After her earlier experience with the forest enclosures, Chin was naturally somewhat recalcitrant about the very idea of it. Most of the dens have four entrances – two side doors for transfers between dens, one main entrance, and the back guillotine door that leads to the enclosures. The guillotine door usually opens to either a climbing frame or a ramp, and Chin would make good use of her ramp. Indeed, when Lin May came to tell me about Chin’s release to the forest plan, she showed me how Chin was going about it – and I peeked into the den to see little more than two bear feet hanging over the lip of the door.

Chin’s naturally curious, and likes to play – certainly I often found her attempting to use her water bowl like a bath, despite the fact it was barely large enough to take only her backside. So Chin couldn’t quite resist the lure of the outdoors, though she was also nervous of it. More than once I saw her seated sideways in the guillotine door, one front paw appearing to prop the door up, a faraway look in her eyes as she surveyed the forest beyond her den. Other times, she’d stay inside, but displayed a frank fascination with the door structures. She would pick at the tracks with those massive claws, and then get irritated and yank the back door right down, as if to say, “I said I wasn’t going out today!”

But Lin May would come open it right up again, and Chin would go back to her dreamy watchful state. Sometimes, if a little food was scattered, she’d go back to lying belly-down on the ramp like a little kid about to take their first slide all the way from the top.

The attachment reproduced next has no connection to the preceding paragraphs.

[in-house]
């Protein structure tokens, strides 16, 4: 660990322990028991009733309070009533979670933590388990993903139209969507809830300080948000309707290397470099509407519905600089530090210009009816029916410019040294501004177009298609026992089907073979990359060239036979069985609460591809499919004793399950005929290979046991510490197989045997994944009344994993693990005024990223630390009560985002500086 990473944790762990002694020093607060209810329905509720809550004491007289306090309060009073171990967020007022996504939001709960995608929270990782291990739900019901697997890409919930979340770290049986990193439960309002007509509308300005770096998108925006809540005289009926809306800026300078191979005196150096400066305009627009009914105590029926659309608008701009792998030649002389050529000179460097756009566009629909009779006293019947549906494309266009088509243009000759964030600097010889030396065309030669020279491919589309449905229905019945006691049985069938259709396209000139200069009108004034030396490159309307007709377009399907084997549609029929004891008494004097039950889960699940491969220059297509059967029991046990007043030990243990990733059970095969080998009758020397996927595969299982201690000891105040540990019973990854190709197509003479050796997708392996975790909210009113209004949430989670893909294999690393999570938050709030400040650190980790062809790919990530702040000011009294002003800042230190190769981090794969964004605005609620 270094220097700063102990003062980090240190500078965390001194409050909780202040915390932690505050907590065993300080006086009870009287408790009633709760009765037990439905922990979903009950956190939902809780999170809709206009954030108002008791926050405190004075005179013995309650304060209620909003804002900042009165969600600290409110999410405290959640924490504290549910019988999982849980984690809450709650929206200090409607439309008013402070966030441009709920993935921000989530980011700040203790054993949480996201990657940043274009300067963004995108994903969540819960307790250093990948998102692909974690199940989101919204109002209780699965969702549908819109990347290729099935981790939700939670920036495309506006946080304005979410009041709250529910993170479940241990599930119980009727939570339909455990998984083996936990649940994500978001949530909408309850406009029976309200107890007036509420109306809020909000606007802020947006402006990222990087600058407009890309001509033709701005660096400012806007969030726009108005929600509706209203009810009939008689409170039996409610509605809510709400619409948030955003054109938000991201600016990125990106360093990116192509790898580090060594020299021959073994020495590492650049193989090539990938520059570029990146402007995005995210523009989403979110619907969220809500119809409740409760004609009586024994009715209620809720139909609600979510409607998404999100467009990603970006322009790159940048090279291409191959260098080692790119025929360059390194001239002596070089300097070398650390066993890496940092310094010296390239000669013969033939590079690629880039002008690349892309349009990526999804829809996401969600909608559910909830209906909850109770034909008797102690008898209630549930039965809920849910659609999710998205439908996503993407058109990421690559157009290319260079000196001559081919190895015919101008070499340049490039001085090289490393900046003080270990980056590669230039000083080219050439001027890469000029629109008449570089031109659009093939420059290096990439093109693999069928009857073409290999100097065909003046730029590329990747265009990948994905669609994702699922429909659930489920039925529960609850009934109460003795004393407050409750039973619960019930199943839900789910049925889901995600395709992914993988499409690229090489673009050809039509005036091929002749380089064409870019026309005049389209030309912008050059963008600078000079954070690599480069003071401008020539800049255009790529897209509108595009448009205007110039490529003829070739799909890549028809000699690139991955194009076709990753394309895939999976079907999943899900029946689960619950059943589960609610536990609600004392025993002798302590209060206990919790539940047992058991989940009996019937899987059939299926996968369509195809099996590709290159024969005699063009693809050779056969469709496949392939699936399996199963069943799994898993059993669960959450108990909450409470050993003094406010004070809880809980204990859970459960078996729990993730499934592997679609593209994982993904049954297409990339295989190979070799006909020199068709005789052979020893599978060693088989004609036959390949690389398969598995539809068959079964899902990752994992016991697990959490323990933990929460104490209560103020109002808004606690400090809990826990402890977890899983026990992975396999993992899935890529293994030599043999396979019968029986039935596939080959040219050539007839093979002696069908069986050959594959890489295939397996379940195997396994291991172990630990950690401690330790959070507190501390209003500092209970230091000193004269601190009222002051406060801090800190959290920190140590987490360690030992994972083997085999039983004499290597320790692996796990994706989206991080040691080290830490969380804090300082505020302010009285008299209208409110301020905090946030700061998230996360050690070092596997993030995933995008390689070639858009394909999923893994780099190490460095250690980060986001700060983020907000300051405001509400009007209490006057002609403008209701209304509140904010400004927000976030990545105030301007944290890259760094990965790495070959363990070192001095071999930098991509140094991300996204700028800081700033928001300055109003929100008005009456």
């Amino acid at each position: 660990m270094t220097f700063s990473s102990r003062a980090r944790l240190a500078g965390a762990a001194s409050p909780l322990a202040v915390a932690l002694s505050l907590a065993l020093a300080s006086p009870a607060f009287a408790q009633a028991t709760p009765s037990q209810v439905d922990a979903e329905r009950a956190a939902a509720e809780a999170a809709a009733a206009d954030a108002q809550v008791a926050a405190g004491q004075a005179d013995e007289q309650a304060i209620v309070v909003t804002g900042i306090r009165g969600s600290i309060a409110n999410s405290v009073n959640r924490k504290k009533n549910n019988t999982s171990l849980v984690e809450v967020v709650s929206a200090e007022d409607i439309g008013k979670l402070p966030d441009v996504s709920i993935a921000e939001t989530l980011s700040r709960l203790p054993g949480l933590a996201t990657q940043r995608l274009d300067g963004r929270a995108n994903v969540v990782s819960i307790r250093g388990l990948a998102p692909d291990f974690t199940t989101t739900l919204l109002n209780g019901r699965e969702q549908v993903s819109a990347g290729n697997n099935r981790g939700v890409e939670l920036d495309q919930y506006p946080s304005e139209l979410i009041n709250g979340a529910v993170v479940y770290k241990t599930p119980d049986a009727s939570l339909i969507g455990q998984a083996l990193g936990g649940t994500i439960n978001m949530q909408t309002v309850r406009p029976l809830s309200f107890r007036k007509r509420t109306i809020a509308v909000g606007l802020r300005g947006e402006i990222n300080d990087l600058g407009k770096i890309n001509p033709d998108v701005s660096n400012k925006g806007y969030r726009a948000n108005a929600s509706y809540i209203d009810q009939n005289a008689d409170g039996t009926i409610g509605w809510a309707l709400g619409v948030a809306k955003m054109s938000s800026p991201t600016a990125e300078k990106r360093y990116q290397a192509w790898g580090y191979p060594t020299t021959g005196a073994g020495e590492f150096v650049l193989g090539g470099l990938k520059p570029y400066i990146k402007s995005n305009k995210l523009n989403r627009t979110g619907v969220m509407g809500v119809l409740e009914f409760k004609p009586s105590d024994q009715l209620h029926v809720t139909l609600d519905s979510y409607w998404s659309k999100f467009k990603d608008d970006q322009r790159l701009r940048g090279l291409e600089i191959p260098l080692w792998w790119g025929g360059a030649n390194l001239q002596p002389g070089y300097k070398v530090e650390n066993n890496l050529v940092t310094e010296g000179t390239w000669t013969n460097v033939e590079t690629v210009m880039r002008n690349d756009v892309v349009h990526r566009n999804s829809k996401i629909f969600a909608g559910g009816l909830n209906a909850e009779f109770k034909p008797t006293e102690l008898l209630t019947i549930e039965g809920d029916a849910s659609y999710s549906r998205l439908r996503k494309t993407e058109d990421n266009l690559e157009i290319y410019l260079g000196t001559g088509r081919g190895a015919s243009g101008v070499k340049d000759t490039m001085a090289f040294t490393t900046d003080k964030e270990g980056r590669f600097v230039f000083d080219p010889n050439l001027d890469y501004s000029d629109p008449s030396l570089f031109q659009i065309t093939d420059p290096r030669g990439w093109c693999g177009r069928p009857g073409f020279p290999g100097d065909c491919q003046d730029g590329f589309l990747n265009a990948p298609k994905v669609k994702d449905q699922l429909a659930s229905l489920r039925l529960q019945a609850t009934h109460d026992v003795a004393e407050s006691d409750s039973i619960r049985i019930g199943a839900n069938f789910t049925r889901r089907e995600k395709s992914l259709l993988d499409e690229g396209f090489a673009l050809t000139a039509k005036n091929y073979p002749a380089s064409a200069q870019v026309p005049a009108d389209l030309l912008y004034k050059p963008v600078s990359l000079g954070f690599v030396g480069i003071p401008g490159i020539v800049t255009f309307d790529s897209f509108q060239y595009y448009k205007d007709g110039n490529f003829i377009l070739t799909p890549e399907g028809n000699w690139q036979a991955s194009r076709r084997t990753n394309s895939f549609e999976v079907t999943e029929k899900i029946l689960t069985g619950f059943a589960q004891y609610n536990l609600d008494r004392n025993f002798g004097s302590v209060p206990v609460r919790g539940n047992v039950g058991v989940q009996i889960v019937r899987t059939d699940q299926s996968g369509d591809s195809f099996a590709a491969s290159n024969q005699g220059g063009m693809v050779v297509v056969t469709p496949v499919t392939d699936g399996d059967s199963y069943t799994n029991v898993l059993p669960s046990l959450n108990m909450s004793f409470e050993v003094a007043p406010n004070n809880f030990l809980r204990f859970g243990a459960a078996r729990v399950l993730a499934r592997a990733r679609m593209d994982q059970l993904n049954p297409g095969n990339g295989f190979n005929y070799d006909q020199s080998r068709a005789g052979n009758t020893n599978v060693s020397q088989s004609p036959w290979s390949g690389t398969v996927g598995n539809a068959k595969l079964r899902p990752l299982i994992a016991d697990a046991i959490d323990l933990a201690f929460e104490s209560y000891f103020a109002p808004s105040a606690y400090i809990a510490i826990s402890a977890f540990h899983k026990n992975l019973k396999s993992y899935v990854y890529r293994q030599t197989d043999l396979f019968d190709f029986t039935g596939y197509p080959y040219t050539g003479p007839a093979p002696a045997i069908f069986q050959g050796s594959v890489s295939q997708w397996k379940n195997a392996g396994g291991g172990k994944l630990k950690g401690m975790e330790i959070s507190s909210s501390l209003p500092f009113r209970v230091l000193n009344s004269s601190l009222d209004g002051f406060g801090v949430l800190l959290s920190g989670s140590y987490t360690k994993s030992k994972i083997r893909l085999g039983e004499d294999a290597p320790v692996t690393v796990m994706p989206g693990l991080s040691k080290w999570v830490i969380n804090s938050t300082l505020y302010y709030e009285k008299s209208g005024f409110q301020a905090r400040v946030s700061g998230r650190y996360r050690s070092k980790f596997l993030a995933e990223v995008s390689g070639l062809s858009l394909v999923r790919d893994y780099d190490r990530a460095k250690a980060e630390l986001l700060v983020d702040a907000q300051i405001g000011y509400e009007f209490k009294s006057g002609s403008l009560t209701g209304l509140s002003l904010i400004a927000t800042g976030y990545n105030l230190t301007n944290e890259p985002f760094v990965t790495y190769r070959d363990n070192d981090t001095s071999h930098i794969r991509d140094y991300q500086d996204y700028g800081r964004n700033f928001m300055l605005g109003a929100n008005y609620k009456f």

It was also interesting to watch some of the indoor integration she continues to have with the Rungus group. I watched her “talking” with Panda one day; the bears were in separate dens, but the grate that locked the side entrance gives the bears a way to watch one another. At first Chin just pulled her lips back over her teeth, moving her muzzle in a silent roar; Panda echoed the motion. Then Chin appeared to pull back, front paws straight out before her and her backside raised, head ducked down low. I thought this was a submissive position and, confused, asked Thye Lim about it as I had been told that Chin was acting dominant amongst the Rungus group. He explained to me that this is, for Chin, a dominant posture; much like elephants tuck their ears back before they charge, this is Chin getting down into a charge position. Being that they were in separate dens it wasn’t going to happen, but I did notice that Panda backed away and left the grate between them when Chin did this.